Paula Wolfson, wtop.com
WASHINGTON - Washington is a hotbed of stress, but could it be making people sick?
Doctors say stress can definitely have an impact on overall health.
Cardiologist Dr. Warren Levy, president and chief medical officer of the medical practice Virginia Heart, says the physiological response to stress can affect the body in many ways.
"Stress clearly is related to increased heart disease, both heart attacks and strokes across various populations," says Levy.
The culprit is blood pressure according to Levy. Stress can result in elevated blood pressure and that's a big risk factor for heart trouble.
He also points out that the risk posed by stress is gender-neutral.
"Women are subjected to the increased risk of cardiovascular disease just as men are in terms of external stress," he says.
There have been a number of studies documenting the link, including one survey of 22,086 women that found those in high-stress jobs were 67 percent more likely to have a heart attack than those with calmer careers.
Another problem is that stress causes the body to secrete certain substances that affect not just blood pressure levels, but also the immune system. And while stress can't cause a cold, viruses are to blame for those, it can reduce the ability to fight infection.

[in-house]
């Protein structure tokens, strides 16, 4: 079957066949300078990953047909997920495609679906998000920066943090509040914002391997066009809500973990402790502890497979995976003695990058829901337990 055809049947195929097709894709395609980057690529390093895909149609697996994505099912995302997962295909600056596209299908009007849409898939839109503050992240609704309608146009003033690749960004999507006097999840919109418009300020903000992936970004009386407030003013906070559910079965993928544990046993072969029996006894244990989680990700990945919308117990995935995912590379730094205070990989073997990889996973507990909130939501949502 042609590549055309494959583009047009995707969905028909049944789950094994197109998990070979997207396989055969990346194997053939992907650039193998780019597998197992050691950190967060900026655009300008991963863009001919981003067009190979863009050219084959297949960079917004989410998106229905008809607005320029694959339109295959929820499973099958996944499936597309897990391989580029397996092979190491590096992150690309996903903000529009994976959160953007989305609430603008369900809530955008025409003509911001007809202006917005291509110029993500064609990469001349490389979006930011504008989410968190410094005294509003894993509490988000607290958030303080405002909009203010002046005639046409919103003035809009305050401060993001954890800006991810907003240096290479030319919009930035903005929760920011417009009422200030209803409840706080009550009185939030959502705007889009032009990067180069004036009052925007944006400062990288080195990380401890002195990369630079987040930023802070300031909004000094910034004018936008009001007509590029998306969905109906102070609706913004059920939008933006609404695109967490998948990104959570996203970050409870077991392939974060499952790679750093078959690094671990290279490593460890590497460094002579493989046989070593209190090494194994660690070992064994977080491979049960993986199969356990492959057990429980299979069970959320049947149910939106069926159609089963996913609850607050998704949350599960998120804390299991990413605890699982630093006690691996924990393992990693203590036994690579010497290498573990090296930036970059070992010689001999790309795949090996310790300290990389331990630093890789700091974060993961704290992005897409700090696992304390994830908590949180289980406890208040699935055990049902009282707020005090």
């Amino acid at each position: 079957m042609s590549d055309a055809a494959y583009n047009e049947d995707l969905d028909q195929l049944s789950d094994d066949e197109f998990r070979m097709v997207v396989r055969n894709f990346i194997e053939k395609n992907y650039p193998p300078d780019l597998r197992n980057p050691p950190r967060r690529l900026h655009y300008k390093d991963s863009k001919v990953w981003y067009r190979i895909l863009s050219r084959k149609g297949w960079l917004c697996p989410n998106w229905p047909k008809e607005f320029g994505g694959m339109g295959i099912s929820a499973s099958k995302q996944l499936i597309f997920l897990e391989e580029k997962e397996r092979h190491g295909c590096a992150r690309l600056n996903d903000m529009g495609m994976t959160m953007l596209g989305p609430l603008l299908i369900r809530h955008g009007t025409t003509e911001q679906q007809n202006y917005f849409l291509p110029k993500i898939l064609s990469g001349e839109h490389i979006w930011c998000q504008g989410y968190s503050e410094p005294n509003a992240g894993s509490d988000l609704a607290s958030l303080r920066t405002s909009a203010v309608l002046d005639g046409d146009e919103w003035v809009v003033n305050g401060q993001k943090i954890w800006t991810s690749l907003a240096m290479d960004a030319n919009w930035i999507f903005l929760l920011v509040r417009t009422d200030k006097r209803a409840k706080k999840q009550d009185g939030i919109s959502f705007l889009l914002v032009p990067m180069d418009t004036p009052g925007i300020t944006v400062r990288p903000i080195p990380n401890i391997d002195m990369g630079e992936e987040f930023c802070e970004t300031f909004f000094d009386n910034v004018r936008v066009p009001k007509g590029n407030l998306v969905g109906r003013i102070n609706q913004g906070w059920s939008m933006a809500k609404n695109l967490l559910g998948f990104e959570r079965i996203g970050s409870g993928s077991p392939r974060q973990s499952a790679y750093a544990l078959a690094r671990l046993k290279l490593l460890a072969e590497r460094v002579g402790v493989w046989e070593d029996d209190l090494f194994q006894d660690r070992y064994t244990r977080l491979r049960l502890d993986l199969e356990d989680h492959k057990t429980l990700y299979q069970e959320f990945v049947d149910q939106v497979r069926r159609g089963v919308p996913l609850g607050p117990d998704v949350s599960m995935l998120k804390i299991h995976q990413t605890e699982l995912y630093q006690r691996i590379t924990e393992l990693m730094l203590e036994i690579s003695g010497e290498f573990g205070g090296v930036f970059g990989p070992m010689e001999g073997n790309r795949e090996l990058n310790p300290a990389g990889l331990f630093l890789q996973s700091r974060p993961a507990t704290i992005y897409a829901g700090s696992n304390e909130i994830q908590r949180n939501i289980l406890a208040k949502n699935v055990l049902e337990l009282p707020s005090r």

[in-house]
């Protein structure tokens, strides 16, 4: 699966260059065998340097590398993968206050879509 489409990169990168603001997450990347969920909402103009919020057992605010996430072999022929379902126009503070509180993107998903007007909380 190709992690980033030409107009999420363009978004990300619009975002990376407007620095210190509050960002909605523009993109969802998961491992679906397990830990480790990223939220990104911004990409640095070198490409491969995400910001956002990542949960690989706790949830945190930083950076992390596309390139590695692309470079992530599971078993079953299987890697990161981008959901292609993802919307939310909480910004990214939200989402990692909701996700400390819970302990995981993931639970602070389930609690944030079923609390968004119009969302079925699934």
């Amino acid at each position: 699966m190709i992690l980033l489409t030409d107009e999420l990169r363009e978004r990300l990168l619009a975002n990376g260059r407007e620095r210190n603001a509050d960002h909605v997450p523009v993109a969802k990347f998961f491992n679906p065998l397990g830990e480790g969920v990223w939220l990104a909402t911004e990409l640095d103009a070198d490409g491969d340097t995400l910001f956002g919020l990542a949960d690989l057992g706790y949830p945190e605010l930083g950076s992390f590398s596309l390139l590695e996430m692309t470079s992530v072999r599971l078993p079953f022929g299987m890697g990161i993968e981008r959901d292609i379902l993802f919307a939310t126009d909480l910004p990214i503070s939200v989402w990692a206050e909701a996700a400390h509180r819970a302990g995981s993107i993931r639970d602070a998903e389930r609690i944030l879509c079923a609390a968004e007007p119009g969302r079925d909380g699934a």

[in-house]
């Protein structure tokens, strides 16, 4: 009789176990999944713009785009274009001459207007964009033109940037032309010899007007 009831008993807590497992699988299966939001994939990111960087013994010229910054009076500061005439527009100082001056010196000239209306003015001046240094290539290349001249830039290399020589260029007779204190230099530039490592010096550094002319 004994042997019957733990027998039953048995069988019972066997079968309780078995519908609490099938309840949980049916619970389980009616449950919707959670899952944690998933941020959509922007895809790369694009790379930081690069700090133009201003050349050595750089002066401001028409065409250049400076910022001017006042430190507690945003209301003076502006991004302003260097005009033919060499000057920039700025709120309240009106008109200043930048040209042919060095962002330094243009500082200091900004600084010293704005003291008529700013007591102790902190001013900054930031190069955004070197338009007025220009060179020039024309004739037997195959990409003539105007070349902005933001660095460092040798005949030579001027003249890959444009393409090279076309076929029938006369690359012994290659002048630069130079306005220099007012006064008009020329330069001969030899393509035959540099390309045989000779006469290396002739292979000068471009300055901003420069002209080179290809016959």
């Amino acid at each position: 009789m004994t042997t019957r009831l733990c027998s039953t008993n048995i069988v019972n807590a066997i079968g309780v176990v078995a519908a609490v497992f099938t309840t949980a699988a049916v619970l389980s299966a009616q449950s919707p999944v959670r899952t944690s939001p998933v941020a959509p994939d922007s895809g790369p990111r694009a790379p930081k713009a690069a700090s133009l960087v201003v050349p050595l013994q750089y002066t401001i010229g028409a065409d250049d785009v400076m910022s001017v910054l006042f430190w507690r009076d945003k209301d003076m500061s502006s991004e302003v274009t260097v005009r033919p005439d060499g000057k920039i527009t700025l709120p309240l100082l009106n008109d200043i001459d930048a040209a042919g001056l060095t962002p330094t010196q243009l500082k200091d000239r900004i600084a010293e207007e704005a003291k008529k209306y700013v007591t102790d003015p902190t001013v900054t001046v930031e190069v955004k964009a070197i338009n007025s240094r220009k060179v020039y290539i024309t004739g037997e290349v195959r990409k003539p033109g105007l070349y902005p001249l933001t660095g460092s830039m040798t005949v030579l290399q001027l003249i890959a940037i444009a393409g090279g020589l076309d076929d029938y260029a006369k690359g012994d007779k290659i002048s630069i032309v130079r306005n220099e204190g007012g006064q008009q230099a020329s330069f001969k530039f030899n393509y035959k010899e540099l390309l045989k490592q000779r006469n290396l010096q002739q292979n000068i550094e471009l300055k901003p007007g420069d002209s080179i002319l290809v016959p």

Clinical psychologist Gregory Jones says he sees a lot of patients coping with stress, and many of them have health problems because of it.
"There is a huge amount of physical impact anxiety and stress has on the body," he says.
Jones, who is with District Psychotherapy Associates in D.C., says people who are stressed out tend to sleep and eat poorly. He also says they are less likely to exercise and more apt to smoke.
"Oftentimes, they are really working hard, stressed all the time. They don't get to calm down. So when that happens, the body is depleted. We can get sick."
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